"It is the stretched soul that makes music, and souls are stretched by the pull of opposites--opposite bents, tastes, yearnings, loyalties. Where there is no polarity--where energies flow smoothly in one direction--there will be much doing but no music."
"Is it the breath, merely, of the performer on a wind- instrument, or the skillful, supple fingers of the performer on a stringed instrument which evoke those tones which lay upon us a spell of such power, and awaken that inexpressible feeling, akin to nothing else on earth--the sense of a distant spirit world, and of our own higher life in it? Is it not, rather, the mind, the soul, the heart, which merely employ those bodily organs to give forth into our external life what we feel in our inner depths?"
"How are we to know that a Dracula is a key-pounding pianist who lifts his hands up to his face, or that a bass fiddle is the doghouse, or that shmaltz musicians are four-button suit guys and long underwear boys?"
"If there is a gratification which I envy any people in this world it is to your country [Italy] its music. This is the favorite passion of my soul, and fortune has cast my lot in a country where it is in a state of deplorable barbarism."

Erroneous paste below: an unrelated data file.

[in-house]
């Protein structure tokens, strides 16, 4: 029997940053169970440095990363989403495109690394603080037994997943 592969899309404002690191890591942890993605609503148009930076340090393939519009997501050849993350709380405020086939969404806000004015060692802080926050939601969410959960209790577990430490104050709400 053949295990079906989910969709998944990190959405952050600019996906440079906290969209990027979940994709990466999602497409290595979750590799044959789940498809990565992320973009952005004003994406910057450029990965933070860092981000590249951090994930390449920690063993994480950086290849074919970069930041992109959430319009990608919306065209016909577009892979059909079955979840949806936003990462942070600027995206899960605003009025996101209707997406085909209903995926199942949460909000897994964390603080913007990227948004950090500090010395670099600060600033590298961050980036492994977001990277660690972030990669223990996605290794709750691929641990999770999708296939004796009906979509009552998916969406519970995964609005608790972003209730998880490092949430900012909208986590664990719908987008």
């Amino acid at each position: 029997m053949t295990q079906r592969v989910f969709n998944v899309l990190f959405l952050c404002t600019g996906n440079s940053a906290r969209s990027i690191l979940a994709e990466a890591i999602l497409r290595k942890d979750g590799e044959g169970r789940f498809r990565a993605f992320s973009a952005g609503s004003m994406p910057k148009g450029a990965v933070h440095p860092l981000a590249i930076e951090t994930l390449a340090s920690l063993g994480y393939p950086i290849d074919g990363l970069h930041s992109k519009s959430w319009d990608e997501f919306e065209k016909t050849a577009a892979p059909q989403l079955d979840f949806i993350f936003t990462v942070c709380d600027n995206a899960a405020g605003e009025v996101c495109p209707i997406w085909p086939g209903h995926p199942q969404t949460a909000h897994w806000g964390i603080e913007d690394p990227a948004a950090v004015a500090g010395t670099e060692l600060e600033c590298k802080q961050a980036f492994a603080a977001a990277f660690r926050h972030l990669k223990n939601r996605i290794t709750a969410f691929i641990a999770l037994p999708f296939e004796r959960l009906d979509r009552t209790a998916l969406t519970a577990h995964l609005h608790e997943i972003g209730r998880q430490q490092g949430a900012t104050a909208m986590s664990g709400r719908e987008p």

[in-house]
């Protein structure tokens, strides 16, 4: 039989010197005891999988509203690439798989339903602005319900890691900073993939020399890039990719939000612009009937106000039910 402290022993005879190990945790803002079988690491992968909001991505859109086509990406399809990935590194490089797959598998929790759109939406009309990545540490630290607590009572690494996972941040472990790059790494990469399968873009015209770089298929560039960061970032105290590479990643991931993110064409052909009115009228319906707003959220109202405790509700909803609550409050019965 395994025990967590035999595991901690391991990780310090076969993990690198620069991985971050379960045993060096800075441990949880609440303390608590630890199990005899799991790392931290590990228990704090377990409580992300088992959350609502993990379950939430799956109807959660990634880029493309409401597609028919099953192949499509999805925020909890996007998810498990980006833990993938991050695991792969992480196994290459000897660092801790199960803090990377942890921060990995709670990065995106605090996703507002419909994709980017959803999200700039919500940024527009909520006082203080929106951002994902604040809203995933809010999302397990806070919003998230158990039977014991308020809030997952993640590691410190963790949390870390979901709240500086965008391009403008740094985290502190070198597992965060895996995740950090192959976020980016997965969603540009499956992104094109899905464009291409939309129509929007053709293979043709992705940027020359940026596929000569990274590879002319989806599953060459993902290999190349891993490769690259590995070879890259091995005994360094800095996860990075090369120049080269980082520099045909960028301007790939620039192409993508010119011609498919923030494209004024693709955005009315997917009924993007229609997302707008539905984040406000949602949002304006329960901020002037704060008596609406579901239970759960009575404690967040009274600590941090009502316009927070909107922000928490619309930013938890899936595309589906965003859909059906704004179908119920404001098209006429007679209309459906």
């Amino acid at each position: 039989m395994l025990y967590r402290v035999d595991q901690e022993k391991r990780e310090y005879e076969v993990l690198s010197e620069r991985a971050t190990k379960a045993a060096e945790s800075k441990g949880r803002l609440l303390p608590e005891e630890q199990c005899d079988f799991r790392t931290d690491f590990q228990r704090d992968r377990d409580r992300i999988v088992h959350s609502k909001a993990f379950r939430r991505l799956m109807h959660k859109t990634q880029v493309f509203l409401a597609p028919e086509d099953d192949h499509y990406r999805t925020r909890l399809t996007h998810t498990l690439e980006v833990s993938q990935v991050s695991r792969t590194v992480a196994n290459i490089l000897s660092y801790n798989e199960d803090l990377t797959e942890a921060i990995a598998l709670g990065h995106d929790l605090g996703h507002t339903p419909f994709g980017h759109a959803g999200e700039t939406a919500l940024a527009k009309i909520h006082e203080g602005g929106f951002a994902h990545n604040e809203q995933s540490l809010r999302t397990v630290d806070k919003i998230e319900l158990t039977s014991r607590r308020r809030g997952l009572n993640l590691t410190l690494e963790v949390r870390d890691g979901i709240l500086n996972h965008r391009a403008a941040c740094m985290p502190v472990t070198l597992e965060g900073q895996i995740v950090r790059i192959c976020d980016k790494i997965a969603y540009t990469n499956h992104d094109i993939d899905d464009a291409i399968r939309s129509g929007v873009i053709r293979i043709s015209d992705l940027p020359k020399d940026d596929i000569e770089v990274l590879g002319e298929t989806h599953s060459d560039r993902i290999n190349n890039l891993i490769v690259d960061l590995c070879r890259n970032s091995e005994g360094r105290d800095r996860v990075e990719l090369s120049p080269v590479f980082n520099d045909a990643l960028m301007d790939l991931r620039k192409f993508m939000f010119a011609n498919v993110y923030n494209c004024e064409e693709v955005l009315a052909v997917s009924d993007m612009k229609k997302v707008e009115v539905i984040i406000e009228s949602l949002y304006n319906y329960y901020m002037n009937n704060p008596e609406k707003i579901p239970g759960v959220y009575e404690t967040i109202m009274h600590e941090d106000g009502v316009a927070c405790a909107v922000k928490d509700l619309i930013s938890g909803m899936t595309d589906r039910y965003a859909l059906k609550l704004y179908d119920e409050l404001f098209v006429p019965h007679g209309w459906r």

"I traveled and made money and I wouldn't let anybody get between me and my music. If I belong to anything, I belong to my music. ...What you were born to do, you don't stop to think, should I? could I? would I? I only think, will I? And, I shall!"
"My friends you want a speech, but I cannot make one at this time. I must have opportunity to think. Undue importance might be given to what I said. However, there is one thing I will do. You have a band with you. There's one piece of music I've always liked. Heretofore, it hasn't seemed the proper thing to use it in the North. But now by virtue of my prerogative as President and Commander-In-Chief of the Army and Navy, I declare it contraband of war and our lawful prize. I ask the band to play "Dixie."
"The musical emotion springs precisely from the fact that at each moment the composer withholds or adds more or less than the listener anticipates on the basis of a pattern that he thinks he can guess, but that he is incapable of wholly divining.... If the composer withholds more than we anticipate, we experience a delicious falling sensation; we feel we have been torn from a stable point on the musical ladder and thrust into the void.... When the composer withholds less, the opposite occurs: he forces us to perform gymnastic exercises more skillful than our own."